Review of methods for space-time disease surveillance

Colin Robertson, Trisalyn Nelson, Ying C. MacNab, Andrew B. Lawson

Research output: Contribution to journalReview article

72 Scopus citations

Abstract

A review of some methods for analysis of space-time disease surveillance data is presented. Increasingly, surveillance systems are capturing spatial and temporal data on disease and health outcomes in a variety of public health contexts. A vast and growing suite of methods exists for detection of outbreaks and trends in surveillance data and the selection of appropriate methods in a given surveillance context is not always clear. While most reviews of methods focus on algorithm performance, in practice, a variety of factors determine what methods are appropriate for surveillance. In this review, we focus on the role of contextual factors such as scale, scope, surveillance objective, disease characteristics, and technical issues in relation to commonly used approaches to surveillance. Methods are classified as testing-based or model-based approaches. Reviewing methods in the context of factors other than algorithm performance highlights important aspects of implementing and selecting appropriate disease surveillance methods.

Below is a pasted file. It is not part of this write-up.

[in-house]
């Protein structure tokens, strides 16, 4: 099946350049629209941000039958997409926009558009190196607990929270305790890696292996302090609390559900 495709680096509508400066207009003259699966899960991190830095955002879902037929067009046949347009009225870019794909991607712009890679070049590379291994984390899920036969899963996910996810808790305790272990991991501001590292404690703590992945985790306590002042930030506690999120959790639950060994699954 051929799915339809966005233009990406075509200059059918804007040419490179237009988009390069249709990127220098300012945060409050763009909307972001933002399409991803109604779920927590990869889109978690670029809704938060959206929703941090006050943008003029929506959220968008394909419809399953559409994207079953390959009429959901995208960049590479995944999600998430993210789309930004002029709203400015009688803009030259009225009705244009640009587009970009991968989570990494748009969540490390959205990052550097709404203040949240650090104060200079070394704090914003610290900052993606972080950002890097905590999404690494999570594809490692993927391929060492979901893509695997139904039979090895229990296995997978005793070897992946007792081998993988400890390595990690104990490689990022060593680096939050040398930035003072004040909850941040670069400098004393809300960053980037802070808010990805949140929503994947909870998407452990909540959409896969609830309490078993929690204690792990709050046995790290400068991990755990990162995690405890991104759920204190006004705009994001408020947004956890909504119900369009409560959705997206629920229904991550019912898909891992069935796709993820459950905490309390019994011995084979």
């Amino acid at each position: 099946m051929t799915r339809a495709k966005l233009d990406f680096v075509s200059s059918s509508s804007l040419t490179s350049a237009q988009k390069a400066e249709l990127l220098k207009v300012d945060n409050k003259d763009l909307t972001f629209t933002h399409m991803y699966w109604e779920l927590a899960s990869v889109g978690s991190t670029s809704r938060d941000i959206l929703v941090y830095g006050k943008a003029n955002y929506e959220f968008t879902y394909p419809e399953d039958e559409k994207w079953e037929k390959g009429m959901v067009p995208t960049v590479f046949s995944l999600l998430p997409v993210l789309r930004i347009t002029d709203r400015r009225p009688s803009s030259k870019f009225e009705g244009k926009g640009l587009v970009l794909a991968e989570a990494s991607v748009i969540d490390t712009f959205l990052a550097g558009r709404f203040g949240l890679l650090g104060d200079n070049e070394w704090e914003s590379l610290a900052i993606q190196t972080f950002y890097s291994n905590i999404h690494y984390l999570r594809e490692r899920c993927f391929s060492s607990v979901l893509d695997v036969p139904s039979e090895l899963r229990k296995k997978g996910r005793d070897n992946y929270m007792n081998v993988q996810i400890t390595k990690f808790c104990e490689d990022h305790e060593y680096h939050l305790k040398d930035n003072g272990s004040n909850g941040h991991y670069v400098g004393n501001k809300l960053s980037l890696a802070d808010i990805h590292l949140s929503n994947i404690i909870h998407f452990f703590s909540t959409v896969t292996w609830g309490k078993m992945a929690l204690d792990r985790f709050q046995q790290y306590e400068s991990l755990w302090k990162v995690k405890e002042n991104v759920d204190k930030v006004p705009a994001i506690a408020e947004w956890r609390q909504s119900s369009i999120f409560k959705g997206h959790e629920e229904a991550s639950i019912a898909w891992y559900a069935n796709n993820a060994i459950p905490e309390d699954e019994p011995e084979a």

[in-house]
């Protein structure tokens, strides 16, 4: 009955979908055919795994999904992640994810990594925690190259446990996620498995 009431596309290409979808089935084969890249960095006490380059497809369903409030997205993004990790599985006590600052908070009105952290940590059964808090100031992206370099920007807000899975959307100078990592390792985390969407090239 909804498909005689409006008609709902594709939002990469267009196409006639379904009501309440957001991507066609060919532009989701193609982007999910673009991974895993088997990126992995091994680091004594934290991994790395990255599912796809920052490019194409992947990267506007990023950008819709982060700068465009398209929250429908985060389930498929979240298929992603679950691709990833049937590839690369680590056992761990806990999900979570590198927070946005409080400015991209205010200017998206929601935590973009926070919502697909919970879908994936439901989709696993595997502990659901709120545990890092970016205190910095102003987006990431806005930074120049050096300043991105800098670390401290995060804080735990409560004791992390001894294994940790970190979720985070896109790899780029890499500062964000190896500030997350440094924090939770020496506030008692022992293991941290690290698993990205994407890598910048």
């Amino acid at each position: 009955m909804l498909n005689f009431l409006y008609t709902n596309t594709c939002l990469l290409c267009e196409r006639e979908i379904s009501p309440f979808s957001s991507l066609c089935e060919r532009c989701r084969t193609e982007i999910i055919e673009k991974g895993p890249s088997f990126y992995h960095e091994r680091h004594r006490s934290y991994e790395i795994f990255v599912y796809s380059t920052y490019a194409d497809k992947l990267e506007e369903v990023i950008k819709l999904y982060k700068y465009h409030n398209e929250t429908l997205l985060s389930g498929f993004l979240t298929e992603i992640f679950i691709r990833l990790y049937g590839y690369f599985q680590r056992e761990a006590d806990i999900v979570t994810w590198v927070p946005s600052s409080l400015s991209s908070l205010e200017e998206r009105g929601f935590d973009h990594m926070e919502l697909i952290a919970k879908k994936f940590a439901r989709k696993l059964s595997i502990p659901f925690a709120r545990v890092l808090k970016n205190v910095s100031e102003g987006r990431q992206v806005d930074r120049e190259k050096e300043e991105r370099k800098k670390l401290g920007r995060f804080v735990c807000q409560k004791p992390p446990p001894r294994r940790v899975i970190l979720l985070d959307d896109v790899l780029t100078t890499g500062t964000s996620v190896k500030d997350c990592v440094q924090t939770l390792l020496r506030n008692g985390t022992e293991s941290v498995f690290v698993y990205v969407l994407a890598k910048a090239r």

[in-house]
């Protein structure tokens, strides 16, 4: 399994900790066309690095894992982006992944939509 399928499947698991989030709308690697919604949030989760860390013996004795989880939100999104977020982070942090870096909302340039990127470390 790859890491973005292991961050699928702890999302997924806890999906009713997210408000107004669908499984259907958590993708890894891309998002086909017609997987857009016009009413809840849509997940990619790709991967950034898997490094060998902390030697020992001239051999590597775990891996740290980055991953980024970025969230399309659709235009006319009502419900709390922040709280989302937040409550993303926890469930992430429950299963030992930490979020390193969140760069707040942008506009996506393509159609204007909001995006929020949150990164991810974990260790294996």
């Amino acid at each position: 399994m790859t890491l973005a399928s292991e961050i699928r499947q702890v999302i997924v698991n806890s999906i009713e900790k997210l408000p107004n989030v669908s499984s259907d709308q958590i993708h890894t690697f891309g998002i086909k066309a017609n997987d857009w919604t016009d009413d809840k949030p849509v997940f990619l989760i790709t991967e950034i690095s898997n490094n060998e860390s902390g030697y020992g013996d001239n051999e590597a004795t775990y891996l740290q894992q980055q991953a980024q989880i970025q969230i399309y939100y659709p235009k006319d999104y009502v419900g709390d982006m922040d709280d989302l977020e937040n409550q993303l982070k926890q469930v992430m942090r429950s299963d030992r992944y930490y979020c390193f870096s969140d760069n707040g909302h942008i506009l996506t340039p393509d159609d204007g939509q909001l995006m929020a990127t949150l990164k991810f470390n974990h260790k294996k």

Original languageEnglish (US)
Pages (from-to)105-116
Number of pages12
JournalSpatial and Spatio-temporal Epidemiology
Volume1
Issue number2-3
DOIs
StatePublished - Jul 2010
Externally publishedYes

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Keywords

  • Cluster
  • Disease surveillance
  • Model-based
  • Scan statistics
  • Space-time

ASJC Scopus subject areas

  • Epidemiology
  • Infectious Diseases
  • Health, Toxicology and Mutagenesis
  • Geography, Planning and Development

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